Having fallen asleep around 4 a.m., I was awakened at 7 by a call from my senior research associate, Ms. Pines, asking if I could pick up our friend Lugretta Bluegill from the airport and drive her north along the sea and up the gently winding roads to her home in Topanga Canyon. Ms. Pines offered no reason for the late notice, but I trust her.
At 8, I backed out of the garage to find Hector Schechner blocking the driveway, wearing sweatpants and an Impeach the Motherfucker T-shirt. I’d forgotten that we’d made plans for an early hike. So I explained the Lugretta Bluegill situation, downplaying the airport part and emphasizing the majestic drive up PCH and into Topanga. Schechner decided to come along for the ride, as it would take only a few hours, and afterward we could hike up to Eagle Rock, the one in Topanga.
As we inched through traffic, Schechner started to doze off. I feared I’d soon follow, so I popped in my special wake-up CD: the fourth movement (“Ode to Joy”) of Beethoven’s Ninth in one channel, Minutemen Post-Mersh Vol. 2 in the other. Nothing keeps you awake like confusion.
We located Ms. Bluegill curbside at LAX, holding up what appeared to be one end of a disagreeable cell-phone conversation. Schechner hopped out and nobly transferred his 6-foot-plus frame into the back seat, which is not intended for adults, so that our guest could ride shotgun. “Thanks,” said Bluegill, in the voice of a bashful 4-year-old. “I really appreciate this.” Then Bluegill switched back to the authority of her natural voice and returned to the unpleasant phone call.
Bluegill hung upa few minutes later and informed us, in the 4-year-old’s voice, that we would not be driving north along the sea and up the gently winding roads to her home in Topanga Canyon, but rather to the Department of Motor Vehicles on Washington Boulevard in Culver City. Her car, she then explained in the whistling quaver of an elderly Southern white woman, had been impounded from the airport parking lot because her registration had expired while she was out of town. She’d found that out last night, which is why she’d called Ms. Pines for a lift — a lift to the impound lot. Apparently Ms. Pines had misunderstood.
Schechner sighed. Bluegill, still in the Southern-white-woman voice, expounded on the formalities required of her — paying the original registration fee, plus a late fee and, now, a sizable impound fee.
Schechner muttered, “Ah, fucking hell.”
Bluegill switched to a chipper Wisconsin housewife voice. “But wait just one darn minute!” said she. She recalled that such things are best taken care of through the Automobile Club of Southern California. As Mrs. Wisconsin, she called information and wheedled out the address of the closest AAA office, just a few miles up the road.
At 9:20, we pulled into the AAA lot. Mrs. Wisconsin hopped out and headed inside to take care of business. Schechner and I got out of the car to stretch.
“How well do you know this Lugretta Bluegill?” asked Schechner.
“No one really knows her,” I replied. “She lives outside the natural world.”
“Huh,” said Schechner. “I wonder why I haven’t run into her before.”
We climbed back into the front seat, Schechner and I, cranked down the windows and loaded another custom mix: Public Enemy’s Fear of a Black Planet on one channel and John Lurie’s soundtrack to Fishing With John on the other.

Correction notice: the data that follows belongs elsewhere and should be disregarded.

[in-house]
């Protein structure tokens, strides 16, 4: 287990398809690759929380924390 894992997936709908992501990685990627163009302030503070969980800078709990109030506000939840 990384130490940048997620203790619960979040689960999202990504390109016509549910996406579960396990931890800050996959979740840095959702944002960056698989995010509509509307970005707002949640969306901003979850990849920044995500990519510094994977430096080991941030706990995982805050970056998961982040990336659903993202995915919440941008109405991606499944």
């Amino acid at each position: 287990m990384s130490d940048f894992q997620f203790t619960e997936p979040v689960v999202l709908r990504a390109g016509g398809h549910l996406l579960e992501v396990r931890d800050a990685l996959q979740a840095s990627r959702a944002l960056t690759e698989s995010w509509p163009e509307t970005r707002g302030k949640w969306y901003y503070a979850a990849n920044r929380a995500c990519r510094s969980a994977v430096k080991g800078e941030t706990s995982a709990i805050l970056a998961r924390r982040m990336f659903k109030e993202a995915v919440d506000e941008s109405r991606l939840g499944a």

Twenty minutes later, Bluegill emerged as a dejected 4-year-old. “They don’t do it anymore,” she sniffled.
“Don’t do what?”
She sniffled more, shuffled her feet and looked at the ground. “Will you please take me to the DMV?”
Fine. Schechner again scrunched into the back, and we took off. Bluegill got back into Bluegill character to answer a call from her employer, an animated television show based in Marina del Rey. No work had been scheduled today, but now they needed Bluegill to come in at 11 to record a 30-second promotional spot. So she began rehearsing in the car.
At 10, we pulledinto the DMV parking lot on Washington. Bluegill ran inside; Schechner and I got out to stretch.
Half an hour later, a hunched-over Bluegill shuffled out. “Ba-a-ack to triple-A,” warbled the elderly Southern white woman. Something about a supervisor unreturned from a break, a form that only he could sign. So we returned to our driving positions, all of us cursing sotto voce, but just as we started to move, an enormous man in a golden silk suit burst through the front doors of the DMV and came barreling toward us, waving his arms.
It was the supervisor, back from break. Bluegill went back inside with him. Schechner and I put on the Rolling Stones’ Sticky Fingers and sang “Dead Flowers” together.
When the song ended, Bluegill emerged again, all smiles. She really is quite beautiful, in an otherworldly way. Everything had been taken care of. All we had to do now was pick up her car. I figured.
“Can you just drop me off at work?” asked the 4-year-old. “Then I can get someone there to take me to the impound.”
We drove in silence to the production offices. I pulled up to the main entrance; Bluegill thanked me with several voices (“So much!” “A lot!” “Very much indeed!”) and disappeared inside. Schechner climbed into the front seat and slammed the door.
“Let’s get the fuck out of here,” said he.
I nodded and started to back up. One of the creators of the television show pulled up behind, blocking our escape with a sports car. Schechner shook his head, got out and lay down, belly up, on the asphalt.
“Hey, Schechner,” said the creator, recognizing the old comedian on the ground. “What are you doing here?”
“Hiking,” said Schechner.
The creator nodded, offered a quick hello to me and followed Bluegill’s path inside, leaving our exit blocked and locking the door behind him. So I shut off the engine, rolled down the windows, cranked up Stan Ridgway’s “Talkin’ Wall of Voodoo Blues Pt. 1,” got out and lay down a few yards from Schechner, belly up, to wait.